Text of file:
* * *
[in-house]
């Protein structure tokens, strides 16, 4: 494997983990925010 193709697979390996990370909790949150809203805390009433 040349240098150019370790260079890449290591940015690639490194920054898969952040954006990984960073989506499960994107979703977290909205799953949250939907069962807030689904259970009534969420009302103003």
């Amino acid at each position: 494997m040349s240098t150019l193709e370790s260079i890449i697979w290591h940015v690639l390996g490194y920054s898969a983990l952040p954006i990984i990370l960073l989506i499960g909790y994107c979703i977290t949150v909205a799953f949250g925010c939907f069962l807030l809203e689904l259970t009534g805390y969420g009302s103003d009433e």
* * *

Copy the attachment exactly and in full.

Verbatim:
[in-house]
């Protein structure tokens, strides 16, 4: 494997983990925010 193709697979390996990370909790949150809203805390009433 040349240098150019370790260079890449290591940015690639490194920054898969952040954006990984960073989506499960994107979703977290909205799953949250939907069962807030689904259970009534969420009302103003």
């Amino acid at each position: 494997m040349s240098t150019l193709e370790s260079i890449i697979w290591h940015v690639l390996g490194y920054s898969a983990l952040p954006i990984i990370l960073l989506i499960g909790y994107c979703i977290t949150v909205a799953f949250g925010c939907f069962l807030l809203e689904l259970t009534g805390y969420g009302s103003d009433e």